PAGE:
An independent report released last week indicated that the number of visitors to Wikipedia had nearly quadrupled during the past year. It also included a variety of information that helps to place Wikipedia's growth in perspective.
The report was released on Thursday by Nielsen//NetRatings, an arm of the firm that conducts the television Nielsen ratings. An accompanying press release focused on websites it classified in the "educational reference" category, which it indicated had grown by 22% from September 2004 to September 2005. It identified Wikipedia as the fastest-growing site in the category, with a 289% increase in the number of unique visitors over that period.
While such figures are often the result of starting from a small base number, which can produce high percentages on modest growth, this is not the case for Wikipedia. In fact, Wikipedia has established itself as a leading reference site, as indicated in an earlier report from Hitwise (see archived story). Already as of a year ago, based on the Nielsen report, Wikipedia's audience was larger than the current audience of the second fastest-growing site in the category, Yahoo! Education.
The report noted that most of the growth in the category could be attributed to these two sites, and in fact Wikipedia could potentially account for all of it on its own. Even considered in terms of raw numbers rather than percentages, growth in number of unique visitors to Wikipedia was larger than that of the category as a whole. In September 2004, Wikipedia had 3.3 million unique visitors, which grew to 12.8 million for September 2005, a difference of 9.5 million in the US. Overall, the number of unique visitors for the educational reference category increased by only 8.5 million in the same period.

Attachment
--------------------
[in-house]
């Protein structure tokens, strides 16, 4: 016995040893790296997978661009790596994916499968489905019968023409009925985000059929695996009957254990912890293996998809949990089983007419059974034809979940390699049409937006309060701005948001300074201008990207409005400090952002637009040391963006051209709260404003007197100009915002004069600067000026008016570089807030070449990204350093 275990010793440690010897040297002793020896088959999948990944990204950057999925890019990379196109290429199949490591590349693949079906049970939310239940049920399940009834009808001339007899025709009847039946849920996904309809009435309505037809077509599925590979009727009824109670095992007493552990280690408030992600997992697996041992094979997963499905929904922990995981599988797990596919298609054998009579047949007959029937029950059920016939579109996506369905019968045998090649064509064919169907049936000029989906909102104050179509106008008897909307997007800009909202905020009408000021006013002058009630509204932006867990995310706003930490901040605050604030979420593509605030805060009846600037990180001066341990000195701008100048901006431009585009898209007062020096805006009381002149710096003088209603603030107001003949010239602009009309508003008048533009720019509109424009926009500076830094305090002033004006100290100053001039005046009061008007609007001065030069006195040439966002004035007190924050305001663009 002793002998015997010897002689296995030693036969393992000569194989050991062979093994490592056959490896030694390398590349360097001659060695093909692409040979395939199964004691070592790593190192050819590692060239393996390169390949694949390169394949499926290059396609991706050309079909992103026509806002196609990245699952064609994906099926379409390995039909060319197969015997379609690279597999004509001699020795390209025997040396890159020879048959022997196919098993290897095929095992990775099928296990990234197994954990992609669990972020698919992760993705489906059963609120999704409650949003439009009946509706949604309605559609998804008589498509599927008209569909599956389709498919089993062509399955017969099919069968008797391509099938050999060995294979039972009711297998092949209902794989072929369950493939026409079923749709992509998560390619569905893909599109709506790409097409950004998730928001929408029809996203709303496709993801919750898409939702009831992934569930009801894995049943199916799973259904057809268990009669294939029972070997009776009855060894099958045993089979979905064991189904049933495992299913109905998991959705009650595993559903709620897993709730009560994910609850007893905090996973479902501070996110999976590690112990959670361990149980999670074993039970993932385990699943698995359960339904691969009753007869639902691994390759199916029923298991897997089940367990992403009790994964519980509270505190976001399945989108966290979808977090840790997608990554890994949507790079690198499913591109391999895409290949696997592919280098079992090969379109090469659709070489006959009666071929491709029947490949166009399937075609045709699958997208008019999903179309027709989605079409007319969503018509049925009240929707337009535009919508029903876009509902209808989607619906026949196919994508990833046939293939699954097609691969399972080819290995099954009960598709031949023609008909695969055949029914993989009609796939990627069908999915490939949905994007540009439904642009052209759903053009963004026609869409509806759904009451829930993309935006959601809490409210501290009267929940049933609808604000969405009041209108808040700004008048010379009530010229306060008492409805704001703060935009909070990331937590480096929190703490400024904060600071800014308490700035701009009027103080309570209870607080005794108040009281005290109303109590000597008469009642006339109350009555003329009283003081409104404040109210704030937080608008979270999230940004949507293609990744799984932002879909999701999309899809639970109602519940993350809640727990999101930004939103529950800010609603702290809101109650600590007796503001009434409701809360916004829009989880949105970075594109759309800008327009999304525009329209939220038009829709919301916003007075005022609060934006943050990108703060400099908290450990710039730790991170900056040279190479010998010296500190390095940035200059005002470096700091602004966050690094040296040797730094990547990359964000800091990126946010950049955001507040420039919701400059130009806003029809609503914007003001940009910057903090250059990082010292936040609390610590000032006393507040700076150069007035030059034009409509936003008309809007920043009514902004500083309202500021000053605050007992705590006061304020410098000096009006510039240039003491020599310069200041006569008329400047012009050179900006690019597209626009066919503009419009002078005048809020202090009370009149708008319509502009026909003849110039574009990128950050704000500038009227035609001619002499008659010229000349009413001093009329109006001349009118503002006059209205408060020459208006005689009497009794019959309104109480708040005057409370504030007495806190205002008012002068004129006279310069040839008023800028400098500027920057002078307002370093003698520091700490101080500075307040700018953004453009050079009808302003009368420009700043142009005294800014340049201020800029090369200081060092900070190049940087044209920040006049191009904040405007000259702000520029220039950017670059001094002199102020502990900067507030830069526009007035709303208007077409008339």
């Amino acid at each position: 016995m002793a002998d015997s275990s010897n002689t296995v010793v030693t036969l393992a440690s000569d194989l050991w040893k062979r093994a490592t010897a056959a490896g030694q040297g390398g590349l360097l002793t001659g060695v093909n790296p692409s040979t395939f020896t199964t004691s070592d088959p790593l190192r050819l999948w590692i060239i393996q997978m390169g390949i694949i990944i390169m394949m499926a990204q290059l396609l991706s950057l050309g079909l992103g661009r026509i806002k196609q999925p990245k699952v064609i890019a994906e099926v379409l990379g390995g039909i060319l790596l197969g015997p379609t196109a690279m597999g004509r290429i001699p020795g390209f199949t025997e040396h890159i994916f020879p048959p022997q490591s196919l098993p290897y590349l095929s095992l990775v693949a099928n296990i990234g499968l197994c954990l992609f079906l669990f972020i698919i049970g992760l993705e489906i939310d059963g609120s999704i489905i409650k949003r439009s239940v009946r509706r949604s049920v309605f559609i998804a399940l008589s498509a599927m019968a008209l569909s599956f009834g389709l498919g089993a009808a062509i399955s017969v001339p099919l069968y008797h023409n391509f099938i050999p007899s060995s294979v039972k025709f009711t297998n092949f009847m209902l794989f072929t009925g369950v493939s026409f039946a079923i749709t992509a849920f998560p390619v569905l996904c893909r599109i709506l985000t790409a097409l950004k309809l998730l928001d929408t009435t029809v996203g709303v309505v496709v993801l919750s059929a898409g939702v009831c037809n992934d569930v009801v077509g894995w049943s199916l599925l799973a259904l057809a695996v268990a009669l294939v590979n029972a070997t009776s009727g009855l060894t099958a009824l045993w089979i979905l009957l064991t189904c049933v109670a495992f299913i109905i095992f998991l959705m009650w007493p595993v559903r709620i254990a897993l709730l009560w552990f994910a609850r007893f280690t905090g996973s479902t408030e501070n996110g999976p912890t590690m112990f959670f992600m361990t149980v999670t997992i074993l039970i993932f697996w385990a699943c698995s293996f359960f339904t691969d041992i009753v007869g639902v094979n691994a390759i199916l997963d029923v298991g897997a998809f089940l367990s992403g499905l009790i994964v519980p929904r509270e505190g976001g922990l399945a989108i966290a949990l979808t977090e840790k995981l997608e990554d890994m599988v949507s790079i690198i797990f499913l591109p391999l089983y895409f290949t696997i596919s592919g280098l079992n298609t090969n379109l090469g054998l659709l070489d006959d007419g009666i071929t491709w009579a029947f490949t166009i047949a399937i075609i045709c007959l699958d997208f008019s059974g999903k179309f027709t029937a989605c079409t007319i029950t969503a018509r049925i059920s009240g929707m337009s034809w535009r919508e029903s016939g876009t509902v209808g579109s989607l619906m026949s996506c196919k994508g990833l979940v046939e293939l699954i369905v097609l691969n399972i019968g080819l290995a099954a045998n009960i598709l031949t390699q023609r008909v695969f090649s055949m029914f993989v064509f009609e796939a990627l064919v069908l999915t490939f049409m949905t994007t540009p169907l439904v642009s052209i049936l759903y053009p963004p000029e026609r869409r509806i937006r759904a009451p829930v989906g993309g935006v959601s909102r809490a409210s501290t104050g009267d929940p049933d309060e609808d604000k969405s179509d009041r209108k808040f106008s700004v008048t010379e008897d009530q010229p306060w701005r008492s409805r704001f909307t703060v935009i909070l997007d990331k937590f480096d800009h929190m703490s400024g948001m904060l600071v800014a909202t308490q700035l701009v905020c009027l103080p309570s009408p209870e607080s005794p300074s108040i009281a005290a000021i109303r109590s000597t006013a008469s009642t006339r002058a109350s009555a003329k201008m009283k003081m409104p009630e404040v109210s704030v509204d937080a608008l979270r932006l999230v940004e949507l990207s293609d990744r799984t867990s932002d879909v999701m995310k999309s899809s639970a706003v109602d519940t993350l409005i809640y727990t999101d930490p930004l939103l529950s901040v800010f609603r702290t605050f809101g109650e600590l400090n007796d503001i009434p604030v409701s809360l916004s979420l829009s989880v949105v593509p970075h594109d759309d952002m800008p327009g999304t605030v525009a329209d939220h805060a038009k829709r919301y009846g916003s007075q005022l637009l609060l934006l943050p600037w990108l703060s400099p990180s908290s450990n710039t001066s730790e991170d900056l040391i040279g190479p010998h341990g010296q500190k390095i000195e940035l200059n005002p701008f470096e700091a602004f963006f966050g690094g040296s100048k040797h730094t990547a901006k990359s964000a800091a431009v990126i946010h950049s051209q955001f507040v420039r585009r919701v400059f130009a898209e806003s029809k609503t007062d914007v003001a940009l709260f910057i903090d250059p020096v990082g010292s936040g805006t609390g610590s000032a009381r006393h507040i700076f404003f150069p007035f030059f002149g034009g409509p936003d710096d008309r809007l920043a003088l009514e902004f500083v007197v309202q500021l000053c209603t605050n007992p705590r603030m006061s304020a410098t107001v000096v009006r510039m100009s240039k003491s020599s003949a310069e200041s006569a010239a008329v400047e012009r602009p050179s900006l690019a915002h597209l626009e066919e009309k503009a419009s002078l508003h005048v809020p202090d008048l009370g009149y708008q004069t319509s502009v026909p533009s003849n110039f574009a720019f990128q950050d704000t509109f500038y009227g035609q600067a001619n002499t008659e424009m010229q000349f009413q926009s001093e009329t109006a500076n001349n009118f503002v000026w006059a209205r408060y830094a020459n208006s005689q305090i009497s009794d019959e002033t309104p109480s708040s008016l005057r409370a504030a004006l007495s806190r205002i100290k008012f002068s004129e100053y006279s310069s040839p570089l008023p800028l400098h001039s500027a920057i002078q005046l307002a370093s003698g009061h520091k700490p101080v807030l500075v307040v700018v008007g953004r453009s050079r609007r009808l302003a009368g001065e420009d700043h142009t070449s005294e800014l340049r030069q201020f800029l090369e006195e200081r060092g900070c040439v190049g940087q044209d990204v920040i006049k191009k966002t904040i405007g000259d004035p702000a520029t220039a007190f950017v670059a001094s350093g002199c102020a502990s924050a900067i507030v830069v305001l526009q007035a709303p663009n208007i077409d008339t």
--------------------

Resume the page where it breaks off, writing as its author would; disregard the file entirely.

According to the report, the growth means that sites in the category are reaching 31% of those using the internet. Extrapolating from this, the statistics provided would indicate that Wikipedia reached 8.5% of all internet users during September 2005. As a point of reference, similar numbers from Alexa (calculated on a daily basis) indicate that just over 1% of internet users visit Wikipedia on any given day.
In a sense, Wikipedia actually occupies two places on the list. The tenth fastest-growing site on the list is NationMaster, which has been using Wikipedia content for its encyclopedia for over two years (the site also provides other data about countries taken from different sources). Also worth mentioning is that the third fastest-growing site, the how-to site eHow, has its own wiki (called wikiHow) with content available under a Creative Commons license. WikiHow uses a modified version of the MediaWiki software and has a level of activity approximately equal to the English Wikibooks.
Also emphasized in the report was demographic information for the category, indicating that 63% of those visiting educational reference sites were age 35 or older. This contrasts with the commonly held view that Wikipedia editors tend to be younger, such as college students for example. In terms of education, however, the report did indicate that nearly half of those using educational reference sites had a college degree. Demographic information for individual sites was not included in the material released to the public.